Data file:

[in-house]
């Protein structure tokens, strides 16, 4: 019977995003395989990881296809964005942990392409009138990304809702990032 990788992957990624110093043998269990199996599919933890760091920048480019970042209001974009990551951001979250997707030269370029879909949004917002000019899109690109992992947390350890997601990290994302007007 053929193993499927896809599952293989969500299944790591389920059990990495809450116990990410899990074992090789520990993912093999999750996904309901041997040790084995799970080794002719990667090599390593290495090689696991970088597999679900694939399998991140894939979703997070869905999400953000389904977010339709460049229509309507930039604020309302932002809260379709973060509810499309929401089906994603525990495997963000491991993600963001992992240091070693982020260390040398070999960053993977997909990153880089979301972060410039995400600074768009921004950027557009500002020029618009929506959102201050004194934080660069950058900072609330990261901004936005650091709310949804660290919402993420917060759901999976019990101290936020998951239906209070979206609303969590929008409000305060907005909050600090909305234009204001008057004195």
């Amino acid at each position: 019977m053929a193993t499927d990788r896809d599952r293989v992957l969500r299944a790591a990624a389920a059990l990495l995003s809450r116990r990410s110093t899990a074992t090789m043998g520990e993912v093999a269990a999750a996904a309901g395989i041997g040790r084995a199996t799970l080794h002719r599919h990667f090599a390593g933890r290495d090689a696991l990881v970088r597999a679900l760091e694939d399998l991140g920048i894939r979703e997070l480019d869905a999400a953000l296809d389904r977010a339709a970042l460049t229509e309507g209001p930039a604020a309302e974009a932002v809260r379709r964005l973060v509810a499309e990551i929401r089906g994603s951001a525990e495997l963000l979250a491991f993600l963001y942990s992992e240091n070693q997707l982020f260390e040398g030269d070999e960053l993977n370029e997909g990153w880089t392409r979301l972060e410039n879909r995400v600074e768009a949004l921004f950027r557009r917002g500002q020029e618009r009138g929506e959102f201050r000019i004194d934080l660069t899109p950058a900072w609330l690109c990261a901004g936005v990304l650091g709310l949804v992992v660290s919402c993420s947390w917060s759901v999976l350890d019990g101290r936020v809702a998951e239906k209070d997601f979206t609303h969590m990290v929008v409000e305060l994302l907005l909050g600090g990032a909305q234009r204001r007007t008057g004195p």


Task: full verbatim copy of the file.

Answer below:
[in-house]
């Protein structure tokens, strides 16, 4: 019977995003395989990881296809964005942990392409009138990304809702990032 990788992957990624110093043998269990199996599919933890760091920048480019970042209001974009990551951001979250997707030269370029879909949004917002000019899109690109992992947390350890997601990290994302007007 053929193993499927896809599952293989969500299944790591389920059990990495809450116990990410899990074992090789520990993912093999999750996904309901041997040790084995799970080794002719990667090599390593290495090689696991970088597999679900694939399998991140894939979703997070869905999400953000389904977010339709460049229509309507930039604020309302932002809260379709973060509810499309929401089906994603525990495997963000491991993600963001992992240091070693982020260390040398070999960053993977997909990153880089979301972060410039995400600074768009921004950027557009500002020029618009929506959102201050004194934080660069950058900072609330990261901004936005650091709310949804660290919402993420917060759901999976019990101290936020998951239906209070979206609303969590929008409000305060907005909050600090909305234009204001008057004195």
């Amino acid at each position: 019977m053929a193993t499927d990788r896809d599952r293989v992957l969500r299944a790591a990624a389920a059990l990495l995003s809450r116990r990410s110093t899990a074992t090789m043998g520990e993912v093999a269990a999750a996904a309901g395989i041997g040790r084995a199996t799970l080794h002719r599919h990667f090599a390593g933890r290495d090689a696991l990881v970088r597999a679900l760091e694939d399998l991140g920048i894939r979703e997070l480019d869905a999400a953000l296809d389904r977010a339709a970042l460049t229509e309507g209001p930039a604020a309302e974009a932002v809260r379709r964005l973060v509810a499309e990551i929401r089906g994603s951001a525990e495997l963000l979250a491991f993600l963001y942990s992992e240091n070693q997707l982020f260390e040398g030269d070999e960053l993977n370029e997909g990153w880089t392409r979301l972060e410039n879909r995400v600074e768009a949004l921004f950027r557009r917002g500002q020029e618009r009138g929506e959102f201050r000019i004194d934080l660069t899109p950058a900072w609330l690109c990261a901004g936005v990304l650091g709310l949804v992992v660290s919402c993420s947390w917060s759901v999976l350890d019990g101290r936020v809702a998951e239906k209070d997601f979206t609303h969590m990290v929008v409000e305060l994302l907005l909050g600090g990032a909305q234009r204001r007007t008057g004195p």